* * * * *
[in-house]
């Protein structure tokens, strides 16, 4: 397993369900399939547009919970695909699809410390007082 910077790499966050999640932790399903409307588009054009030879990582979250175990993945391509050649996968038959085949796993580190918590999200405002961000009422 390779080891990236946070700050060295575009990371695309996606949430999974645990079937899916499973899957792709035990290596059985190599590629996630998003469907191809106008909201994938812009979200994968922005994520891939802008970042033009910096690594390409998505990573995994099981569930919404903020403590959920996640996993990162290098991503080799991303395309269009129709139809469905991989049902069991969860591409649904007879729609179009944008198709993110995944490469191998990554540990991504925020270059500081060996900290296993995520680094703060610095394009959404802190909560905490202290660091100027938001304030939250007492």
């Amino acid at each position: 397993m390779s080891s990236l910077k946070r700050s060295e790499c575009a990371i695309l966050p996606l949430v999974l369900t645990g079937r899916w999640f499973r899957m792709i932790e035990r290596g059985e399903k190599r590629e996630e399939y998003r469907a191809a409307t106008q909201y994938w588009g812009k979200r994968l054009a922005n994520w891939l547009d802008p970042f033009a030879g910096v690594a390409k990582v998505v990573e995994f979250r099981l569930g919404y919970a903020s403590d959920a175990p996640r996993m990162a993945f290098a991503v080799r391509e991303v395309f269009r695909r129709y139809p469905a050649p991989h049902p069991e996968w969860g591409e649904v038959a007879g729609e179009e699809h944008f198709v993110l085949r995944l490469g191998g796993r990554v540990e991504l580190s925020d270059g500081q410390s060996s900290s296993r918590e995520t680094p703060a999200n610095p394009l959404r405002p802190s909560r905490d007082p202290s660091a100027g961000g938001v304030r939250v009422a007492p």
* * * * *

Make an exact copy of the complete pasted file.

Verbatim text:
[in-house]
């Protein structure tokens, strides 16, 4: 397993369900399939547009919970695909699809410390007082 910077790499966050999640932790399903409307588009054009030879990582979250175990993945391509050649996968038959085949796993580190918590999200405002961000009422 390779080891990236946070700050060295575009990371695309996606949430999974645990079937899916499973899957792709035990290596059985190599590629996630998003469907191809106008909201994938812009979200994968922005994520891939802008970042033009910096690594390409998505990573995994099981569930919404903020403590959920996640996993990162290098991503080799991303395309269009129709139809469905991989049902069991969860591409649904007879729609179009944008198709993110995944490469191998990554540990991504925020270059500081060996900290296993995520680094703060610095394009959404802190909560905490202290660091100027938001304030939250007492």
């Amino acid at each position: 397993m390779s080891s990236l910077k946070r700050s060295e790499c575009a990371i695309l966050p996606l949430v999974l369900t645990g079937r899916w999640f499973r899957m792709i932790e035990r290596g059985e399903k190599r590629e996630e399939y998003r469907a191809a409307t106008q909201y994938w588009g812009k979200r994968l054009a922005n994520w891939l547009d802008p970042f033009a030879g910096v690594a390409k990582v998505v990573e995994f979250r099981l569930g919404y919970a903020s403590d959920a175990p996640r996993m990162a993945f290098a991503v080799r391509e991303v395309f269009r695909r129709y139809p469905a050649p991989h049902p069991e996968w969860g591409e649904v038959a007879g729609e179009e699809h944008f198709v993110l085949r995944l490469g191998g796993r990554v540990e991504l580190s925020d270059g500081q410390s060996s900290s296993r918590e995520t680094p703060a999200n610095p394009l959404r405002p802190s909560r905490d007082p202290s660091a100027g961000g938001v304030r939250v009422a007492p």